As more projects are tasked to a dispersed workforce, project managers need new ideas. Leadership coach Susanne Madsen has eight of them.
Here’s a shot of the whiteboard from your reference!
In Review: 8 Tips for Working with Remote Teams
There are benefits working remotely, but one challenge that Susanne noted was that it takes an extra effort to make those teams come together and work productively.
She outlines eight tips to better lead teams when they’re scattered. They are:
- Meet in person when possible
- Stay connected by video
- Let the remote teams know they matter
- Take turns chairing meetings
- Discuss and track personal goals
- Create team presentation
- Identify local team leads
- Agree on clear outcomes
Following these tips help connect your team to the project and you to your team, which are crucial ties if the work is going to get done, correctly, on time nd within budget.
Pro-Tip: There are many ways to manage remote teams, and some other things to think about is hiring the best people and then being clear in your communications so they can excel in the areas they are skilled in.
Thanks for watching!
Hi, I’m Susanne Madsen. Welcome to this White Board presentation about working with remote teams.
It is a fact that more and more teams work remotely and, as project managers, we need to work extra hard to make the team gel. Let’s look at some tips for how we can do that.
The first tip is to meet in person wherever possible. If your team is overseas, that might be a challenge, but try to squeeze in at least one trip. Nothing beats face-to-face interaction.
Otherwise, there’s tip number two, meet via video link instead of just teleconference. When you email or text someone, you only pick up on what they’re writing. If you’re on the phone, you pick up on their tone of voice as well. But when you see someone via video link, you also pick up on visual clues.
The third tip I have is to show that remote teams really matter. I often hear of remote teams feeling…They’re saying they feel like a bit of a satellite, and they don’t feel important.
One tip I have here is to sometimes schedule meetings at a time that’s convenient for the remote team and not for you. For instance, if you’re in different time zones, that would really speak volumes. Another tip is to take turns chairing meetings. Again, it helps to distribute the power in the team.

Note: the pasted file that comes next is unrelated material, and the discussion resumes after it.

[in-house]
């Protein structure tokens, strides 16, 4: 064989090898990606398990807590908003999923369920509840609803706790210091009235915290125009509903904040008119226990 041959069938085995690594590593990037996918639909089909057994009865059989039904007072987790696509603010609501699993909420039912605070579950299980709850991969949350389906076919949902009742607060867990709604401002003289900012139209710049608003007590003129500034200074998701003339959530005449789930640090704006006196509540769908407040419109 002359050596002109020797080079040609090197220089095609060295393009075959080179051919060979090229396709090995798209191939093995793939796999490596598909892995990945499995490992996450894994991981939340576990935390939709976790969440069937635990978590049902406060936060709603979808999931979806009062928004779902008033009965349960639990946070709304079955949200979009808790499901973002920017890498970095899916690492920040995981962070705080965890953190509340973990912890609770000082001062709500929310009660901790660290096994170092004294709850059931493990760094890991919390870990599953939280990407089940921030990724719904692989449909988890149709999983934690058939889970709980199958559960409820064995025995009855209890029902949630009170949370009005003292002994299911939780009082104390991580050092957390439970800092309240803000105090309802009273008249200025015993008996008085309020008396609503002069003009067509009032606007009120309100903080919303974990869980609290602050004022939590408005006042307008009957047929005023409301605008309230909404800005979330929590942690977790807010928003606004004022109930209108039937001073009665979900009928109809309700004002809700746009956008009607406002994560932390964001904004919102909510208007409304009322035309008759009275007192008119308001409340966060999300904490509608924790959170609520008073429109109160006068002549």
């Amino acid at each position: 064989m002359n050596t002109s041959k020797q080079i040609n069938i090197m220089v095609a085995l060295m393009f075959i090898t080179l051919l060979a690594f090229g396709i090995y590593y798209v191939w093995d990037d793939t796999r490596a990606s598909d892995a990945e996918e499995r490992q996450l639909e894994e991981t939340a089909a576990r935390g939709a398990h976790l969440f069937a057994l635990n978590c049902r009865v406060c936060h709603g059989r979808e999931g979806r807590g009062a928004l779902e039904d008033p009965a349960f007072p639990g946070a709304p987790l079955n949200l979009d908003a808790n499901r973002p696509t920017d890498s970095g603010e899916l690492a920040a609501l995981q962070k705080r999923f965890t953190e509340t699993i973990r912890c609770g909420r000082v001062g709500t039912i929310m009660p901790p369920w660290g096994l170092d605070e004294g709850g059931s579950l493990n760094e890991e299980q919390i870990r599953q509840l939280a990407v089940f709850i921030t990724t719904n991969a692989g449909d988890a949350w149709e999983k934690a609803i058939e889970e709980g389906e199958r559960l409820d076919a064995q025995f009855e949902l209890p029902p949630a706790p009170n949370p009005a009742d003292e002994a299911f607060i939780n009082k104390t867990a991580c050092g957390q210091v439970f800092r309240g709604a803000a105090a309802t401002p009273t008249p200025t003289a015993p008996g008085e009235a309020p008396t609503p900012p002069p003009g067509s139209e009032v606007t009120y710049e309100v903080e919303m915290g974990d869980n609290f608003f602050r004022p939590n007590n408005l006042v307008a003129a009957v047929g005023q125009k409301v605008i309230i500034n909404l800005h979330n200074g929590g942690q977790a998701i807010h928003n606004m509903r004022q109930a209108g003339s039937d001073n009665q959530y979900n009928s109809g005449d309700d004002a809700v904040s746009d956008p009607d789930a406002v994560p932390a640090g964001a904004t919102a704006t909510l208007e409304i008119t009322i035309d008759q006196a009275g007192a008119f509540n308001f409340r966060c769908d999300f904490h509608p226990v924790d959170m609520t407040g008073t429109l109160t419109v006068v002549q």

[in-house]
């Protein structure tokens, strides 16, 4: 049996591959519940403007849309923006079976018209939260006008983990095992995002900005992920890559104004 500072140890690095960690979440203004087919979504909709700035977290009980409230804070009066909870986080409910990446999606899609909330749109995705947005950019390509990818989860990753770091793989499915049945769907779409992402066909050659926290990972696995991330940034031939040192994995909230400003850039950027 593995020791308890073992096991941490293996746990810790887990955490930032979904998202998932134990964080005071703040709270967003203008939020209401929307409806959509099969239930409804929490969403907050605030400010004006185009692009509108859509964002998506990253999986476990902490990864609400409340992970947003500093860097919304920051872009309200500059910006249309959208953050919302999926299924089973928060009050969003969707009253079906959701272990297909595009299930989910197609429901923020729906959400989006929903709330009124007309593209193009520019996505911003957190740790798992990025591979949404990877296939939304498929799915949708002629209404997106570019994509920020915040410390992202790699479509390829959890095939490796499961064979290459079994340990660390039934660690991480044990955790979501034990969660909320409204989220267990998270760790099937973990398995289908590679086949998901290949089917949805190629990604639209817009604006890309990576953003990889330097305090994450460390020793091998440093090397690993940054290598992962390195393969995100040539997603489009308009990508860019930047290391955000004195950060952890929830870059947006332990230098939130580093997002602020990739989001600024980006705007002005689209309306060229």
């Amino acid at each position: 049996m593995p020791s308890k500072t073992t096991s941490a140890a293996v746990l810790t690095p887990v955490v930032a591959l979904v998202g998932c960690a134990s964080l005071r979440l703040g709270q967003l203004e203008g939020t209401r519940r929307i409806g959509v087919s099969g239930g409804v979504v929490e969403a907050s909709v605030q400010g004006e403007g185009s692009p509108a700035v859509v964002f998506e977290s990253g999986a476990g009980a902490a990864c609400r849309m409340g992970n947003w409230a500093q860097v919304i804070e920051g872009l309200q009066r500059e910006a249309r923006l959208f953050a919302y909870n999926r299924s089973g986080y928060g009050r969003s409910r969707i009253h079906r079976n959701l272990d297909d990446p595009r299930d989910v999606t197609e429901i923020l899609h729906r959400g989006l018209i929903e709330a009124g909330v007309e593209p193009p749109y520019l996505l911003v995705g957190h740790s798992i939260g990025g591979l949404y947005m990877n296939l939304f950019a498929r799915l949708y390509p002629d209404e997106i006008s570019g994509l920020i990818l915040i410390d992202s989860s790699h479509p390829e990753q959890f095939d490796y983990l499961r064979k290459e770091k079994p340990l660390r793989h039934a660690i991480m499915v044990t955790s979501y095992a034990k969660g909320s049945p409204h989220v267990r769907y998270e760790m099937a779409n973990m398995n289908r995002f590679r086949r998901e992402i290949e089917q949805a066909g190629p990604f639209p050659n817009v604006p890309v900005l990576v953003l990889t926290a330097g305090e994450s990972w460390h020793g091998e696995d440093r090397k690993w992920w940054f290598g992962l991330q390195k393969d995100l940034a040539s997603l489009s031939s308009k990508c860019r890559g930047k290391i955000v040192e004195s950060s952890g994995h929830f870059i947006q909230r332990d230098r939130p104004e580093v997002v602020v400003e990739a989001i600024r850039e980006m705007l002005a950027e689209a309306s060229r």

You can also discuss and track personal goals. You might feel this is a bit of a funny one, but think about it, you’re not together in the same location, so you don’t naturally small talk. You can track personal goals for team members. For instance, if someone is training for a marathon, why not have the whole team track it? It doesn’t have to take up that much time.
You can also create a presentation about everyone. I did this once, I had 35 members on my team. We were in five different locations on two different continents. I asked everybody to send me a picture of themselves and include a short description of what they like to do in their spare time. Then I had three people per slide, and it created such a talking point; not just within the team, but also with our clients. Great tip, I recommend you do it.
You can also identify local team leads because if you’re working with a remote team with several people, it might be difficult for you to speak to all of them. So identify a local team lead who you can communicate with. And if that person can come on-site and spend time with you, it will really help communication.
And the last point I have here is to agree clear outcomes. Again, if someone is sitting in the same office as you, it is so much easier to agree expectations and to adjust as you move along. Not so with remote teams, so be extra clear about what you expect to get done and what a good outcome looks like.
Thank you for watching. Please visit us again at ProjectManager.com.